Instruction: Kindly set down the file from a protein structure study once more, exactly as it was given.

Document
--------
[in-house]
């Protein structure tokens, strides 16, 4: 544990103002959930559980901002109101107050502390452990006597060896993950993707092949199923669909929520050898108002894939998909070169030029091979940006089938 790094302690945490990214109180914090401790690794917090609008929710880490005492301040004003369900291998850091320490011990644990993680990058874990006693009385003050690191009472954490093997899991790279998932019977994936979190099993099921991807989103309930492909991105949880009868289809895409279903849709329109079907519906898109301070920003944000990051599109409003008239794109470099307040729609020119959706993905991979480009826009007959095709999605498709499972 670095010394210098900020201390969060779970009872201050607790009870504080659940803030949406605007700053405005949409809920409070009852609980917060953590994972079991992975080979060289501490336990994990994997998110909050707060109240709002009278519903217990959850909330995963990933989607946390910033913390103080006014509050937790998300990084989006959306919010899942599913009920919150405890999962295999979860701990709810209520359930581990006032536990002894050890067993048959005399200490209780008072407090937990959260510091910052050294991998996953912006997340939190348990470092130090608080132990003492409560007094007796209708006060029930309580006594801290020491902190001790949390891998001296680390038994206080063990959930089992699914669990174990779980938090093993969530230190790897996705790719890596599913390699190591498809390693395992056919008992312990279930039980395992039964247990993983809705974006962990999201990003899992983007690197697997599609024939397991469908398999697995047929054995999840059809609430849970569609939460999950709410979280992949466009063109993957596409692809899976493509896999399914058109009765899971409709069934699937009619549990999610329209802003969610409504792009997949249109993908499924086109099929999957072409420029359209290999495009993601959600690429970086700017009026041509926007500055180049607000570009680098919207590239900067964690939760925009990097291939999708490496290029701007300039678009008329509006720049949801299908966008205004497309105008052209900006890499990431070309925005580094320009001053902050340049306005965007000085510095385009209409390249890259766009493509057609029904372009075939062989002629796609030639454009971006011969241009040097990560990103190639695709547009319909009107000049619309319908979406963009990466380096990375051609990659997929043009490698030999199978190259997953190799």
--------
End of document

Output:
[in-house]
């Protein structure tokens, strides 16, 4: 544990103002959930559980901002109101107050502390452990006597060896993950993707092949199923669909929520050898108002894939998909070169030029091979940006089938 790094302690945490990214109180914090401790690794917090609008929710880490005492301040004003369900291998850091320490011990644990993680990058874990006693009385003050690191009472954490093997899991790279998932019977994936979190099993099921991807989103309930492909991105949880009868289809895409279903849709329109079907519906898109301070920003944000990051599109409003008239794109470099307040729609020119959706993905991979480009826009007959095709999605498709499972 670095010394210098900020201390969060779970009872201050607790009870504080659940803030949406605007700053405005949409809920409070009852609980917060953590994972079991992975080979060289501490336990994990994997998110909050707060109240709002009278519903217990959850909330995963990933989607946390910033913390103080006014509050937790998300990084989006959306919010899942599913009920919150405890999962295999979860701990709810209520359930581990006032536990002894050890067993048959005399200490209780008072407090937990959260510091910052050294991998996953912006997340939190348990470092130090608080132990003492409560007094007796209708006060029930309580006594801290020491902190001790949390891998001296680390038994206080063990959930089992699914669990174990779980938090093993969530230190790897996705790719890596599913390699190591498809390693395992056919008992312990279930039980395992039964247990993983809705974006962990999201990003899992983007690197697997599609024939397991469908398999697995047929054995999840059809609430849970569609939460999950709410979280992949466009063109993957596409692809899976493509896999399914058109009765899971409709069934699937009619549990999610329209802003969610409504792009997949249109993908499924086109099929999957072409420029359209290999495009993601959600690429970086700017009026041509926007500055180049607000570009680098919207590239900067964690939760925009990097291939999708490496290029701007300039678009008329509006720049949801299908966008205004497309105008052209900006890499990431070309925005580094320009001053902050340049306005965007000085510095385009209409390249890259766009493509057609029904372009075939062989002629796609030639454009971006011969241009040097990560990103190639695709547009319909009107000049619309319908979406963009990466380096990375051609990659997929043009490698030999199978190259997953190799």